Hiding in Plain Sight

Sam Gilliam

b. 1933, Tupelo, Mississippi
Lives and works in Washington, D.C.

Black Mozart/ ORNETTE (2020) comprises concentric circles made with joined wood and aluminum panels. Three wooden discs—stained black but allowing the grain to show through—compose the outer rings and frame an aluminum ring at the center. Reminiscent of a vinyl record and titled after the American jazz musician Ornette Coleman, this work nods to Gilliam’s lifelong interest in music. However, in his recent essay, “The Circle with a Whole in the Middle” (2020), cultural theorist Fred Moten suggests this shape, and Gilliam’s overall practice touches on themes beyond direct musical references and towards broader historical and cultural concepts of Black identity and abstaraction. He notes that the present work is “a concept, a way of taking art as a form, not politicizing it but making it refer to other issues, so that part of the preparation is reading, the ideas, the painting as a register, the shapes, the whole of civilization that has been enslaved, to think of yourself as a part of all of humanity, an existence beyond the present.”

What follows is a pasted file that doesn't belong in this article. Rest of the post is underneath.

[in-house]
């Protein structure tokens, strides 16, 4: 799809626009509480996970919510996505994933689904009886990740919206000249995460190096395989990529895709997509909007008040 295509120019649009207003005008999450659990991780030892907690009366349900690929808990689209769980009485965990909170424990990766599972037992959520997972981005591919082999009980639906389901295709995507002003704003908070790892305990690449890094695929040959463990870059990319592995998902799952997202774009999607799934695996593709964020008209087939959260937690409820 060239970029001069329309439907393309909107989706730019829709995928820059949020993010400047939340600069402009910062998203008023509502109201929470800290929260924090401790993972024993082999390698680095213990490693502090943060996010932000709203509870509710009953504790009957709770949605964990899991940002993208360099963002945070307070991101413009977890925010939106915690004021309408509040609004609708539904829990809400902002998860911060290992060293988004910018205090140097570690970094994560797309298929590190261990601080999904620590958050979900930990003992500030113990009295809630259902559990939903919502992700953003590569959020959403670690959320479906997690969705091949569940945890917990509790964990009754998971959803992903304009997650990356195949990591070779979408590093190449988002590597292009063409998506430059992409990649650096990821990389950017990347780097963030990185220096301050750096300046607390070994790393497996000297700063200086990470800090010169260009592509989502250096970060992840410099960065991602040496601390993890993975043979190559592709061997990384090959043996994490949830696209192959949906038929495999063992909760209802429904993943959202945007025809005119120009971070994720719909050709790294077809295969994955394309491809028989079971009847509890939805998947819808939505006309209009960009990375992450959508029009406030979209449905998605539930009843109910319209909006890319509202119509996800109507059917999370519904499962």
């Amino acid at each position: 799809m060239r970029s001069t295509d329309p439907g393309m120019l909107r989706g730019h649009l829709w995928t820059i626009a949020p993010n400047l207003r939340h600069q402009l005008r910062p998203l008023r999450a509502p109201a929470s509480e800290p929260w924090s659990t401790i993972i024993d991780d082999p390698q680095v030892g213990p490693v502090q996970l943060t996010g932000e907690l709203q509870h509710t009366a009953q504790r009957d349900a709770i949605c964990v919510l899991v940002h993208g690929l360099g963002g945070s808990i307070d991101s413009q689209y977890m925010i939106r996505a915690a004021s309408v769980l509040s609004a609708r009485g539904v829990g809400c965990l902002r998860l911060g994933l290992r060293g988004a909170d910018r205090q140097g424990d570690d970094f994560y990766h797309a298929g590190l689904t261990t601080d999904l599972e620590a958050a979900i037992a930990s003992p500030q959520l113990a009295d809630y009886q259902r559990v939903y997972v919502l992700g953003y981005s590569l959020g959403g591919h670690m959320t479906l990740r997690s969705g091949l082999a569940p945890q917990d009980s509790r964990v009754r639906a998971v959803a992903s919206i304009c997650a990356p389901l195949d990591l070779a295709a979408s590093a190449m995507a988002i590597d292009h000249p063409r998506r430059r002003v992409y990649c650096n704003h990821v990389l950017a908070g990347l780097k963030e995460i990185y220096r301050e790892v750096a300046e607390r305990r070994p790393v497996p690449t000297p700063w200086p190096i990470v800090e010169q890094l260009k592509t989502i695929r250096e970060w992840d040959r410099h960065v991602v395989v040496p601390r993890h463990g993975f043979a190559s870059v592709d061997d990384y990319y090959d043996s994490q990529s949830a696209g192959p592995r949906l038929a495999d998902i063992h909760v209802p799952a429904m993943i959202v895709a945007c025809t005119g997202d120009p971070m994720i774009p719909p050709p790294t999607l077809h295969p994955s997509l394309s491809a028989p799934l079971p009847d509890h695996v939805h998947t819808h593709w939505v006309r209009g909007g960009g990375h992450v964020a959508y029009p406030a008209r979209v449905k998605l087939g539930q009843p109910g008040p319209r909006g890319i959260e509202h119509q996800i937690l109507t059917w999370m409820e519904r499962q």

Sam Gilliam, Black Mozart/ ORNETTE, 2020, wood, aluminum, die-stain, lacquer, 96" × 96" × 2-1/4" (243.8 cm × 243.8 cm × 5.7 cm)

Black Mozart/ ORNETTE is one of several wood structures produced by Gilliam in 2019 and 2020, following a visit to Basel, Switzerland, in 2018 for the installation of his retrospective exhibition at the Kunstmuseum Basel. Here, he became interested in geopolitical patterns of immigration after observing the influx of immigrants—primarily from Africa—in Basel’s population. Ancient African architectures, specifically graves and pyramids from Sudan and Egypt, are at the center of this recent series of stained wood structures.

Sam Gilliam

Sam Gilliam is one of the great innovators in postwar American painting. He emerged from the Washington, D.C. scene in the mid 1960s with works that elaborated upon and disrupted the ethos of Color School painting.

In addition to a traveling retrospective organized by the Corcoran Gallery of Art, Washington, D.C. in 2005, Sam Gilliam has been the subject of solo exhibitions at the Museum of Modern Art, New York (1971); The Studio Museum in Harlem, New York (1982); Whitney Museum of American Art, Philip Morris Branch, New York (1993); J.B. Speed Memorial Museum, Louisville, Kentucky (1996); Phillips Collection, Washington, D.C. (2011); and Kunstmuseum Basel, Switzerland (2018), among many other institutions. A semi-permanent installation of Gilliam’s paintings will opened at Dia:Beacon in August 2019. His work is included in over fifty public collections, including those of the Musée d’Art Moderne de la Ville de Paris; Tate Modern, London; the Museum of Modern Art, New York; the Metropolitan Museum of Art, New York; and the Art Institute of Chicago. He lives and works in Washington, D.C.